The "go to" book to find solutions for NGINX
About This Book
- Be the first to immerse yourself in the NGINX 1.9x web server and explore the plethora of advanced features.
- Master the skills of load balancing TCP-based applications and implementing HTTP/2.
- A practical and recipe-based approach book that enlightens you about this lightweight and versatile server.
This book is aimed at smaller-to-medium developers, who are just getting started with NGINX. It assumes they already understand the basics of how a web server works and how basic networking works. From this book, they will be able to adapt and use a wide variety of NGINX implementations to solve any problem they're having.
What you will learn
- Practical, real-world examples and recipes on how to use NGINX
- A constantly referenced book that will remain valid for many years
- Details on how to solve very specific and sometimes complicated user scenarios with NGINX. Readers will think "Ah, so that's how you do it!" after reading a chapter /sub-chapter
- Each scenario in the book is thoroughly tested and validated, especially when it comes to direct cut and paste code scenarios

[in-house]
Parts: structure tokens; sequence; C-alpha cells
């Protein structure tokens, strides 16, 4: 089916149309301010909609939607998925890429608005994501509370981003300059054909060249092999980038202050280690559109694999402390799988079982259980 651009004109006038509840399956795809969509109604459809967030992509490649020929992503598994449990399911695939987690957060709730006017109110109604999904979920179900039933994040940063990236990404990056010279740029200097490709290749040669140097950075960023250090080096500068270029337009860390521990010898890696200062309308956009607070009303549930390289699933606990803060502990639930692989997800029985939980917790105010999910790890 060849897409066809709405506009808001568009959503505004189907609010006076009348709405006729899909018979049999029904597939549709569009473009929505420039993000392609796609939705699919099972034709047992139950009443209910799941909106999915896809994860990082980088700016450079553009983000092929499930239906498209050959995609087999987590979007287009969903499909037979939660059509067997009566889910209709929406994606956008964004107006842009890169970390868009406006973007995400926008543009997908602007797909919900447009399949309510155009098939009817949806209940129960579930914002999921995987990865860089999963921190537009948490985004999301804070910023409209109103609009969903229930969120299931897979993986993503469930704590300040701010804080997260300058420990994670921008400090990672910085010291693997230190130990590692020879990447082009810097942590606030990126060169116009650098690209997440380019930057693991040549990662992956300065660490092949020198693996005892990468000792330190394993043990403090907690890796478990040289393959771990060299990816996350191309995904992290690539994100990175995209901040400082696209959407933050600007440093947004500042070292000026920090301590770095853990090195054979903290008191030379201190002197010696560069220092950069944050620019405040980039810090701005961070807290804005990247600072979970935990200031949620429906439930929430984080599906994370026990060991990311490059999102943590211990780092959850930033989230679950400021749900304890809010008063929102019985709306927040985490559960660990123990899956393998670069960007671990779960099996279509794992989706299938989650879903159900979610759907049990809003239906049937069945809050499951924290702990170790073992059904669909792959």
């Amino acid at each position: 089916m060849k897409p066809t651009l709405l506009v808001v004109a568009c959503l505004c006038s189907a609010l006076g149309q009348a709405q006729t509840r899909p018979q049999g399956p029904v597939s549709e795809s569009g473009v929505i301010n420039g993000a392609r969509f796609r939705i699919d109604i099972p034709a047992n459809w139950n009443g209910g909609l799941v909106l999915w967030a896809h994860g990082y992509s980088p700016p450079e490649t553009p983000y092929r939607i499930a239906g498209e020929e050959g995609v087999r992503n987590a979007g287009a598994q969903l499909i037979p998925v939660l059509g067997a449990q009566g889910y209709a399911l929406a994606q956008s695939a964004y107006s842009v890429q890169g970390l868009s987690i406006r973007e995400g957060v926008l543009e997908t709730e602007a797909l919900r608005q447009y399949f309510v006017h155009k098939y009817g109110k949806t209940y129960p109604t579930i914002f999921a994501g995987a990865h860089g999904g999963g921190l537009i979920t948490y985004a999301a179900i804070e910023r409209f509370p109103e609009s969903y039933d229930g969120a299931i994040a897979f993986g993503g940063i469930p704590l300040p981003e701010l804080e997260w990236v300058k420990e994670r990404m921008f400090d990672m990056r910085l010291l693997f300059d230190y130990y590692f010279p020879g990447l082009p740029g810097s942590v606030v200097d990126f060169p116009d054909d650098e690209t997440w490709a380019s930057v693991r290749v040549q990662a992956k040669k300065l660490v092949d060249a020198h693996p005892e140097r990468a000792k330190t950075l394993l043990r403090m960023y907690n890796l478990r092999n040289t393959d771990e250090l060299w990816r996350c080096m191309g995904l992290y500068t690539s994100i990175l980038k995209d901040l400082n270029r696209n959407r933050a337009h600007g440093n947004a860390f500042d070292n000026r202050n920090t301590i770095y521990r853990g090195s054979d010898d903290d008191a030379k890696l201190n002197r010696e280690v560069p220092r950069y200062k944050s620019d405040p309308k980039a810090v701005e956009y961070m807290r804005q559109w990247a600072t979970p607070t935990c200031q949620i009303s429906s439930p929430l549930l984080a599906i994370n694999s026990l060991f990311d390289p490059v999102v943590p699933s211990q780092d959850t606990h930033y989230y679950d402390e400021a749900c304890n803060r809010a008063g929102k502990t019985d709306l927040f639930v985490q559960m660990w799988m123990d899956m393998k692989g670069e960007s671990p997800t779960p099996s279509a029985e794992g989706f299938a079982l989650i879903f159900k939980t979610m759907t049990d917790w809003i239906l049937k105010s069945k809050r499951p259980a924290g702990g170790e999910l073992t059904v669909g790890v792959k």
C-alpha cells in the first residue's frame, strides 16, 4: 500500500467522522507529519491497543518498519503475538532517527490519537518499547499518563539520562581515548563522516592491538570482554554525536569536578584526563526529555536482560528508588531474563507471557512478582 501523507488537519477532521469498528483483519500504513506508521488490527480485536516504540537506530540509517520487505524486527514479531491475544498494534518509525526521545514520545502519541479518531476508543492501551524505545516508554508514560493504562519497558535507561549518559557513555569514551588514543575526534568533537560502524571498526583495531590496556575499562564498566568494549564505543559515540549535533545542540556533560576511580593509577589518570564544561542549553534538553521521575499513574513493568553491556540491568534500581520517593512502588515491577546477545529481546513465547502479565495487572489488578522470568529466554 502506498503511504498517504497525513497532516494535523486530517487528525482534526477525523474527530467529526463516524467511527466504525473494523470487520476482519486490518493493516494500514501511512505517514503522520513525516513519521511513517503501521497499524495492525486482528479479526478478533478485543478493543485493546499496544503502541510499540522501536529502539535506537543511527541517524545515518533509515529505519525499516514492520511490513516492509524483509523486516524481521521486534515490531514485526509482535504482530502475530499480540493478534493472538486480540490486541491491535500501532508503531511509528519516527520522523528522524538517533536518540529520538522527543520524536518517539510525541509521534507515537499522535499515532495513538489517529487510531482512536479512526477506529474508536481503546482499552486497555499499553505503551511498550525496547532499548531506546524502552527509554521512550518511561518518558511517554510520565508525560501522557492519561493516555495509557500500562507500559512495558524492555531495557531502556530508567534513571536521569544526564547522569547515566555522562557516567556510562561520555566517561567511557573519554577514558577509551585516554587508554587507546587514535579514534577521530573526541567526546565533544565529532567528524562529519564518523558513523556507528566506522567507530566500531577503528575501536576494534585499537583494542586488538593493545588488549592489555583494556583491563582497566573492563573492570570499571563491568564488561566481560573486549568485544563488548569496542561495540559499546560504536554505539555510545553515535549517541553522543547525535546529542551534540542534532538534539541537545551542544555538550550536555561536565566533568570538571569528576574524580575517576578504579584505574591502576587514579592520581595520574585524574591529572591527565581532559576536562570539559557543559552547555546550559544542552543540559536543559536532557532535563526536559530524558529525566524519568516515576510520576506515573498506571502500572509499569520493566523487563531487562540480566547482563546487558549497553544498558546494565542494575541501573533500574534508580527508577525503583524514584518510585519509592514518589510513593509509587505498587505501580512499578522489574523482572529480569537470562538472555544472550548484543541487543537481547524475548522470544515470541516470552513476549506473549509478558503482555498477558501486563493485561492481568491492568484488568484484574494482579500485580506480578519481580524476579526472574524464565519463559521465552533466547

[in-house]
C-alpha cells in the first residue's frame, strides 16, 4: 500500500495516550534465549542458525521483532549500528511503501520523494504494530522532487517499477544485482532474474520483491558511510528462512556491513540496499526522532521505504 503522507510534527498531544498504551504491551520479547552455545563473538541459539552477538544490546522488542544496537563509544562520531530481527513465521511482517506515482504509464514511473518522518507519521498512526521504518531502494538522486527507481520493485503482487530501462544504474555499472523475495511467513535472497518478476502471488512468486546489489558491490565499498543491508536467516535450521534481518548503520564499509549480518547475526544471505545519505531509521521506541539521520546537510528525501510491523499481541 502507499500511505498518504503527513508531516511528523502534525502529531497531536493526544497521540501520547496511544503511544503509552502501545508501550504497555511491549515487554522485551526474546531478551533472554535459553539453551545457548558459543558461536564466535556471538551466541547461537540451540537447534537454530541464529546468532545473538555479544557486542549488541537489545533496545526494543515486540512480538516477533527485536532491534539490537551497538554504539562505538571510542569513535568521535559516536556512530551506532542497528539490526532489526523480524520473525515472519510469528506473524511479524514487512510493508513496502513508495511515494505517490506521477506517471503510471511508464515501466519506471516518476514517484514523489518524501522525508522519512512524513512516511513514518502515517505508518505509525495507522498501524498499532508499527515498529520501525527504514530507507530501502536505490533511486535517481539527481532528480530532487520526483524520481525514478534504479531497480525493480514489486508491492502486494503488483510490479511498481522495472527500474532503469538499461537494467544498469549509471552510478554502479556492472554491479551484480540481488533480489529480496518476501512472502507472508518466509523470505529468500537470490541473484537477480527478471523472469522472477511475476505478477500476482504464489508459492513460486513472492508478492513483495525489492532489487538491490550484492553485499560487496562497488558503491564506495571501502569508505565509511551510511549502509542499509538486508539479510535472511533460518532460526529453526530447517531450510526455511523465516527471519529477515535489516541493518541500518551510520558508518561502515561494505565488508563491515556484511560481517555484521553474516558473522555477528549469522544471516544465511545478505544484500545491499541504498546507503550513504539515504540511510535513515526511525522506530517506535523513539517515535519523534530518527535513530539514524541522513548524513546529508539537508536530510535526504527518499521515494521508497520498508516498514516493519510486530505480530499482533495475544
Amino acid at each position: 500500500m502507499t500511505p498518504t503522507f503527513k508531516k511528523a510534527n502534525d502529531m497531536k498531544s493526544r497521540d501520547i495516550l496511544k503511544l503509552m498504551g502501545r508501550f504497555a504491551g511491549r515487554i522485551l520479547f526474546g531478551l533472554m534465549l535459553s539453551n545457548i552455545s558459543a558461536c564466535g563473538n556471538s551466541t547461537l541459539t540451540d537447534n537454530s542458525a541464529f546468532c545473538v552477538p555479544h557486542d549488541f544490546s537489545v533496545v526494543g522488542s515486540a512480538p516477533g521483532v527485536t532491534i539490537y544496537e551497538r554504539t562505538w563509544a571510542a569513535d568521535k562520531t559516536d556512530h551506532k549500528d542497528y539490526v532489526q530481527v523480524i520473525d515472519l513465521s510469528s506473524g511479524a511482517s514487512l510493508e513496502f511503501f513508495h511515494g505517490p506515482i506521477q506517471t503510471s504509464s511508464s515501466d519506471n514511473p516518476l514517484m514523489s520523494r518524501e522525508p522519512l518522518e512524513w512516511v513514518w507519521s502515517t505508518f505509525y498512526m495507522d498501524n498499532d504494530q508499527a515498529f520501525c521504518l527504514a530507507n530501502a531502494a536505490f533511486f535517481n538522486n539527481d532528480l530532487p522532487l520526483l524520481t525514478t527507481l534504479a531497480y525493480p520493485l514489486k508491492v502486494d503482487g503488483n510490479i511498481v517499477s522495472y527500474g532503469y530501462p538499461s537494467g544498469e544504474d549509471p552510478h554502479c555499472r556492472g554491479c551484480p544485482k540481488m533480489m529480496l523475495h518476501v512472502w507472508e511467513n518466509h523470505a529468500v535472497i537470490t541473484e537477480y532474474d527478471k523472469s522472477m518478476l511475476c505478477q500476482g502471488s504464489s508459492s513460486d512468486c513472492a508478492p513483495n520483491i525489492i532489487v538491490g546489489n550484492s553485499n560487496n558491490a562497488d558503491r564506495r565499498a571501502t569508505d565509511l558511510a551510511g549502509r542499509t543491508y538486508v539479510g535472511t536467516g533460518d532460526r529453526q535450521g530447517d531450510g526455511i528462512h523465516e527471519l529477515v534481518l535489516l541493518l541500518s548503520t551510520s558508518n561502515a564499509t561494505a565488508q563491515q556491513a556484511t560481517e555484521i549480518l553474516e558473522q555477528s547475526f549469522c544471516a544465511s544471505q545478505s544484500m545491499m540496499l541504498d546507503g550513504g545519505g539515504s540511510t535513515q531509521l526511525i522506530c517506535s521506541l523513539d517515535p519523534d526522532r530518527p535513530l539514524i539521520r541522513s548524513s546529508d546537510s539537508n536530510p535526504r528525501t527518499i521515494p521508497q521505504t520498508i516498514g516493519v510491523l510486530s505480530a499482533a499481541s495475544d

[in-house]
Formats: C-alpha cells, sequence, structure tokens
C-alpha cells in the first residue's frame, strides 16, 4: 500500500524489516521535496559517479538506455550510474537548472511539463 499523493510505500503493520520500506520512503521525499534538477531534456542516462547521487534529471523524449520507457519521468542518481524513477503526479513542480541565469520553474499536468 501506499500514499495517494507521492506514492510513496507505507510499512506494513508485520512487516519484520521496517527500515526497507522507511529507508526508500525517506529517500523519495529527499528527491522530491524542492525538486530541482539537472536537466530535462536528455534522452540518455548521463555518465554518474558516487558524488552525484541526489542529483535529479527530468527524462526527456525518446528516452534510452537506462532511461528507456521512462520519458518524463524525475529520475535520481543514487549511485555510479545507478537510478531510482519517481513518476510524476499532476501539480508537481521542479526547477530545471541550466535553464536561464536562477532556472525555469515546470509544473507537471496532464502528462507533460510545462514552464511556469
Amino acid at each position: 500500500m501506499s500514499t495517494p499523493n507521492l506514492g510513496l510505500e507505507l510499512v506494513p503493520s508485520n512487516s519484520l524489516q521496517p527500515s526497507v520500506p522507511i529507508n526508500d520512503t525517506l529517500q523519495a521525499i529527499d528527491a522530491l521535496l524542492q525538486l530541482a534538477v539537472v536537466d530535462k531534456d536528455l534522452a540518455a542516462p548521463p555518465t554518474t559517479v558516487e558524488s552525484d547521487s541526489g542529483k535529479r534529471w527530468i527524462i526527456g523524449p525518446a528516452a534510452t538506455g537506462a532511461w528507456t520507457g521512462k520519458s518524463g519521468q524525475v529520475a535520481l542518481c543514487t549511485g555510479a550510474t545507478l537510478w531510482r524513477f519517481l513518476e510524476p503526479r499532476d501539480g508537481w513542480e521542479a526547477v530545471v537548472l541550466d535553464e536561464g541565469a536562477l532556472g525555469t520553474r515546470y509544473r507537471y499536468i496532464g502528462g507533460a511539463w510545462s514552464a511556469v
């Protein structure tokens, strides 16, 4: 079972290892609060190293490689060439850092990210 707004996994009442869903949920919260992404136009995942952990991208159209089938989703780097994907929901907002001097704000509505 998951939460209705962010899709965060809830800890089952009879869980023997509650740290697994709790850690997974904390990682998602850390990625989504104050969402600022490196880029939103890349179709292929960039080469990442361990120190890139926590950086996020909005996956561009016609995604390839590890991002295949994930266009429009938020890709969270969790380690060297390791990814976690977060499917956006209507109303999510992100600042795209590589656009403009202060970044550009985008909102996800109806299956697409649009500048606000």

- Where possible, we make test code available so that the reader can instantly see the system in action
This book covers all the exciting features incorporated in 1.9.X, ranging from the long-awaited TCP load balancing feature, allowing users to load-balance TCP-based applications, to support for upstreams in shared memory, to the implementation of HTTP/2 along with various dynamic pluggable module interfaces. We include various other features such as back-end SSL certificate verification, IPv6, log aggregation over network, thread pools, support for offloading I/O requests, and much more. The book will also help you understand how to run through real-world scenarios using NGINX within a container.
|Sold by:||Barnes & Noble|
|File size:||6 MB|
About the Author
Tim Butler is currently working in the web hosting industry and has nearly 20 years of experience. He currently maintains hyper-converged storage/compute platforms and is an architect of high throughput web logging and monitoring solutions.
You can follow him on Twitter using his Twitter handle, @timbutler, where he (infrequently) posts about hosting, virtualization, NGINX, containers, and a few other hobbies.